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This is Why Remote Monitoring in Clinical Trials is Slower Than Expected

Most clinical trials are conducted with onsite monitoring, where a clinical research assistant (CRA) visits the site to perform source data verification, drug accountability, and other review functions. As COVID has imposed significant travel restrictions and stay at home mandates, many CRAs cannot currently perform on-site visits; even if they could, many of their sites have prohibited them from coming onsite to minimize exposure risk.

To maintain oversight during the pandemic, many sponsors and CROs have implemented remote monitoring. In a remote monitoring visit, CRAs review all collected data and documents through secure online workspaces and do not physically visit the site. It is important to note that remote monitoring and risk based monitoring are not the same. Risk-based monitoring is simply the concept that sponsors focus differentially on higher risk areas, such as crucial data points, trendlines and specific triggers (e.g., protocol deviations, adverse events). Risk-based monitoring can be done on site or remotely. Industry experts have advised sponsors to adopt both remote and risk-based monitoring practices during the pandemic.

To understand the current landscape of remote monitoring, Clinical Research IO (CRIO) interviewed research sites to learn what they’re observing, as most sponsors and CROs keep their practices confidential.

Ryan Cady, CEO of Clinvest Research, said

Some of our monitors have started to reach out about remote visits, while others are holding back.

Cady then explained that for those monitors who are conducting remote monitoring visits, his site has had to scan and send documents via email or fax — increasing workload for his site staff.

The CEO of another site said,

The sponsor for one of our largest trials (in terms of enrolled participants) still has us conduct monitoring visits in-clinic. The sponsors that are engaging in remote monitoring are using some combination of email, video conferencing, and telephone calls.

There appear to be many different ways remote monitoring is being implemented. On one end of the spectrum, some CRAs simply do short phone calls to discuss EDC entries and key developments, and do not request access to the source charts; on the other, some CRAs are requesting sites to scan and/or overnight all of the source charts. Many pursue a middle path, requesting only key documents such as delegation and temperature logs, either by having the site scan and send them in, or by having the coordinator hold them for up inspection on a video call. It’s clear that sponsors and CROs have not standardized around a single way of conducting remote monitoring visits.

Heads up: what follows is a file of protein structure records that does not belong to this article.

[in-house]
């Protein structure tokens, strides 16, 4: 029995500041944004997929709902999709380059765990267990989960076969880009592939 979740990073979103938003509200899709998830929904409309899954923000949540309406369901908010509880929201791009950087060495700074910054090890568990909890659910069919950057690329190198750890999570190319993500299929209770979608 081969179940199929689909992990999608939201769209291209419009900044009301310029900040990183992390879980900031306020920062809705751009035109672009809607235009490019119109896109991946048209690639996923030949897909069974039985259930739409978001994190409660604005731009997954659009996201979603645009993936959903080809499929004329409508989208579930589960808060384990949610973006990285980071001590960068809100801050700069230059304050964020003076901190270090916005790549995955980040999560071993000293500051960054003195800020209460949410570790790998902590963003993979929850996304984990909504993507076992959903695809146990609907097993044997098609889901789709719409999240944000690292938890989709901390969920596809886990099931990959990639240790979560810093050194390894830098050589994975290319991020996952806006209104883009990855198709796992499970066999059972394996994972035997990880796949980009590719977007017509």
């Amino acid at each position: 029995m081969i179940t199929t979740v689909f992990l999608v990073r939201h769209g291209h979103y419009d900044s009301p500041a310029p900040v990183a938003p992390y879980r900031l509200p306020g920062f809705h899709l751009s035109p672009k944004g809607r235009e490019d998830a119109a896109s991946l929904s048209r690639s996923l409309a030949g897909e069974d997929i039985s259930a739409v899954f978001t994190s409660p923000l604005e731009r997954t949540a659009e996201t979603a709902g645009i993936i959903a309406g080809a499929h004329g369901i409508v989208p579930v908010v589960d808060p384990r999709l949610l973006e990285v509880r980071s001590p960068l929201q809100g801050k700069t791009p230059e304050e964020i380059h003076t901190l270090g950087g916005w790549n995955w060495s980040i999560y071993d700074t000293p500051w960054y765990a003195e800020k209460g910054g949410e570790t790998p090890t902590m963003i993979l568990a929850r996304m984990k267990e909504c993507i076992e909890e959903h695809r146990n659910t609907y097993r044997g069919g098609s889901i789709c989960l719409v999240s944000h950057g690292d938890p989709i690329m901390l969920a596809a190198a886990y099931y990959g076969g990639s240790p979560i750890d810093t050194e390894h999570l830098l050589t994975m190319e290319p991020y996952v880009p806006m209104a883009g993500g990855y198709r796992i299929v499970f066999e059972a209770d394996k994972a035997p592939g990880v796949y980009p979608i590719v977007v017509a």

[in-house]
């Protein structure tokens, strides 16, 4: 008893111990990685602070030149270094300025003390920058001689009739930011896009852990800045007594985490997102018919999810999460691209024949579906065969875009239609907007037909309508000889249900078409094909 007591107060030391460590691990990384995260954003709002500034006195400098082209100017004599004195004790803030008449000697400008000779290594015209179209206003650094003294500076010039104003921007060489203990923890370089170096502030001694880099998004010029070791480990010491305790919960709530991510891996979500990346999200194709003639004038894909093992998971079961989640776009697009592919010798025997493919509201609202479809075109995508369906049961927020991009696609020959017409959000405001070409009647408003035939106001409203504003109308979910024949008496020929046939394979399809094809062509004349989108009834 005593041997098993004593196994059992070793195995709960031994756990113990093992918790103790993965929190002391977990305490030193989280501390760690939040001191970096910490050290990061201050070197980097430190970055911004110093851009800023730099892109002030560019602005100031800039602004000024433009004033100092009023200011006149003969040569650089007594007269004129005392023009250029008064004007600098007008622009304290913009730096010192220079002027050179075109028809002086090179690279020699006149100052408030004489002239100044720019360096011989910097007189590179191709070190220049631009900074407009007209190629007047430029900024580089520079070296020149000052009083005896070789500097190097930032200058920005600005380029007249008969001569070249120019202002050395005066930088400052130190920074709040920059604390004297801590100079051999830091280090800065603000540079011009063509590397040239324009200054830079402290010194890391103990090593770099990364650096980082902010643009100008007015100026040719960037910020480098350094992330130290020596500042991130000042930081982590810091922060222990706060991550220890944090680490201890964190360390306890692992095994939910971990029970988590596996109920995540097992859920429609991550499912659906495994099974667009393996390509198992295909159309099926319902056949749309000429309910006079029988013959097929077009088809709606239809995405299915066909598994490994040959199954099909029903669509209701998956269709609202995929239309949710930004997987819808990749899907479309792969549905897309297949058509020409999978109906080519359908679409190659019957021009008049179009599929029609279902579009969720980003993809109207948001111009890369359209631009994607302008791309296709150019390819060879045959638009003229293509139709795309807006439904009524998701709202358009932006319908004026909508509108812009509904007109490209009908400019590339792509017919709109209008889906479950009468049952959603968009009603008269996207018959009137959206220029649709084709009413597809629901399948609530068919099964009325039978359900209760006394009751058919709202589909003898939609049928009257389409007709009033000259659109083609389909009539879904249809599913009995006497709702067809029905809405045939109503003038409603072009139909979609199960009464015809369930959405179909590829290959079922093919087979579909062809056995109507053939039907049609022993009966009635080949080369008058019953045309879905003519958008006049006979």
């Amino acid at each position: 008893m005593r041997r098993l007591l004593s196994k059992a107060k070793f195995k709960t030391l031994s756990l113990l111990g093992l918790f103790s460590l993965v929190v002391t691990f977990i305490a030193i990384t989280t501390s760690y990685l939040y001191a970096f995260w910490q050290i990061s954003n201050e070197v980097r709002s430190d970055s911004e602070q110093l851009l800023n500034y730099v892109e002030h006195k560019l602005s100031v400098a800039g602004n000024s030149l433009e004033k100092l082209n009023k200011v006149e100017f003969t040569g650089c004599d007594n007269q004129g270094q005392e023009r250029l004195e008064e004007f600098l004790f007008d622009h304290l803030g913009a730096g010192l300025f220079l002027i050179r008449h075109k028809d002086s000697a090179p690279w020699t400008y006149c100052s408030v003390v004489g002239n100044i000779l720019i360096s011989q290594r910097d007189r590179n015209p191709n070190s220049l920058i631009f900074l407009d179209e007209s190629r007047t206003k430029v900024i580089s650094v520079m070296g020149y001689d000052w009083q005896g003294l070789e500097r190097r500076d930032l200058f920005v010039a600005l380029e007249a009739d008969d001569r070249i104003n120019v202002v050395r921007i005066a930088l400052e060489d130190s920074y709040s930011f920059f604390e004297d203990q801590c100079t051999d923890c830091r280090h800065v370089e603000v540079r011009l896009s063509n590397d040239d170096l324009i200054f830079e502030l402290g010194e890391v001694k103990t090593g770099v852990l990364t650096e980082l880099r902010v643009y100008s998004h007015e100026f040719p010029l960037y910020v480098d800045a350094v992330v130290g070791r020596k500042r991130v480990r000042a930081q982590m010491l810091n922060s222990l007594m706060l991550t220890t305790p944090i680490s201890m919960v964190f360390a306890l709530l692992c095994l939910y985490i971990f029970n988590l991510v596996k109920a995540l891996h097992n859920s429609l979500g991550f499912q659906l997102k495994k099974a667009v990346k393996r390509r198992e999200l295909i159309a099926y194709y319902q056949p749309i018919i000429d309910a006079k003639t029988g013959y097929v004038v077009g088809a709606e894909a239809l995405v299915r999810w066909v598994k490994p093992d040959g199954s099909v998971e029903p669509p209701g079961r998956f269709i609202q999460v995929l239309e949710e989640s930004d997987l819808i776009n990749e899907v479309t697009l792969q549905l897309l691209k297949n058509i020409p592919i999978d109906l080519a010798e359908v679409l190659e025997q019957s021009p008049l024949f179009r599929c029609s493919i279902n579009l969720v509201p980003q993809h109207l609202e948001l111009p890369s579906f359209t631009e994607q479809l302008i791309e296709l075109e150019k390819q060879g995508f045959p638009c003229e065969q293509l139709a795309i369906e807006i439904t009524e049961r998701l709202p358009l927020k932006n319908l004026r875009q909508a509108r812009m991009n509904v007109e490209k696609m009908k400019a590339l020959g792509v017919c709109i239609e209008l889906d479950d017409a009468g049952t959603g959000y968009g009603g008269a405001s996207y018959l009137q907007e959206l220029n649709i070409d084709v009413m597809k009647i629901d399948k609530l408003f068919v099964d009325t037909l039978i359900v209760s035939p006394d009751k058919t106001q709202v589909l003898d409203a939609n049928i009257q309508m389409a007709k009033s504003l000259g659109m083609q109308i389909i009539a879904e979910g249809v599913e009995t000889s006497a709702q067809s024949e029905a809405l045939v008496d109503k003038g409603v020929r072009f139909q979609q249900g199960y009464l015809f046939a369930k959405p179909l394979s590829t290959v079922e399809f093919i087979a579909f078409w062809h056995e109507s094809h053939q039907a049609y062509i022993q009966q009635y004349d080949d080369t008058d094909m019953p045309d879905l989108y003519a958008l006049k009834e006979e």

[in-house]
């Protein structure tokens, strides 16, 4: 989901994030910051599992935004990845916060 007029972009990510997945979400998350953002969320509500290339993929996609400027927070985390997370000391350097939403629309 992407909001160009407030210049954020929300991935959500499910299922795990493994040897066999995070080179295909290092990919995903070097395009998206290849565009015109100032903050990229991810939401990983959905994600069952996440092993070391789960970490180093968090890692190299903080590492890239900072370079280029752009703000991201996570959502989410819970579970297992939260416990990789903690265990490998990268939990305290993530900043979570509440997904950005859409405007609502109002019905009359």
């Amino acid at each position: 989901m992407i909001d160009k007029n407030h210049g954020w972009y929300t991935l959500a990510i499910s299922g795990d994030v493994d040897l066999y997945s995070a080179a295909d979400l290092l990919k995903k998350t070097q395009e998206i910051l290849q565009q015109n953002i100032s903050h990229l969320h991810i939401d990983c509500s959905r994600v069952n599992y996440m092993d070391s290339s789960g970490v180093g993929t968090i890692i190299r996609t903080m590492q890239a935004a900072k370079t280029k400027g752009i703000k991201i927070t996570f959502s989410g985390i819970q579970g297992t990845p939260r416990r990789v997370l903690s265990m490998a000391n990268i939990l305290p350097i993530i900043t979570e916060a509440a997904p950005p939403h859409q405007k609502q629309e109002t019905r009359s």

The large majority of sites that utilize CRIO’s eSource and eRegulatory system report that their CRAs simply log in and perform remote monitoring through the system — a much easier workflow. Clearly, with eSource and other technologies gaining critical mass, remote monitoring is now a much easier proposition for CROs.

In fact, many eSource-enabled sites hope that remote monitoring will become more widely accepted and permanent in clinical research, since it saves both CROs and the sites a lot of time.  But will this be the case anytime soon? The short answer, unfortunately, is most likely not.

The site manager of a multi-therapeutic site in New England said that four major CROs have already indicated they plan to resume on-site monitoring, likely in July or August. The manager of a site network based in the South shared that some of their monitors have asked to visit as early as May 15th. Both sites are CRIO eSource clients; in both cases, monitors could have easily performed their monitoring visits remotely if they so chose.

CRIO also heard directly from a clinical trial manager at a major CRO who said, “My whole team will not go anywhere now, but once we can do onsite visits, we will stop anything remote.” He said that remote monitoring is such a huge cultural shift for the organization, and their own SOP’s reserve it for emergency purposes only.

Besides cultural resistance, other reasons cited for a desire to return to on-site monitoring include: desire to adhere to the original monitoring plan; the fact that most sites are still paper-bound and many prohibit source documents from leaving the site; and a belief that on-site monitoring provides relationship-building.

Nonetheless, there are some signs that remote monitoring may become more mainstream in the coming years. One CRO told a site manager that they cited remote monitoring through eSource in their bid defense with their sponsor, and that this was very well received. Another large CRO is considering making an exception for remote monitoring for the duration of the trial for any sites that have adopted eSource. While only anecdotal, these signs may point to the early stages of a mainstreaming of remote monitoring – to the benefit of all.

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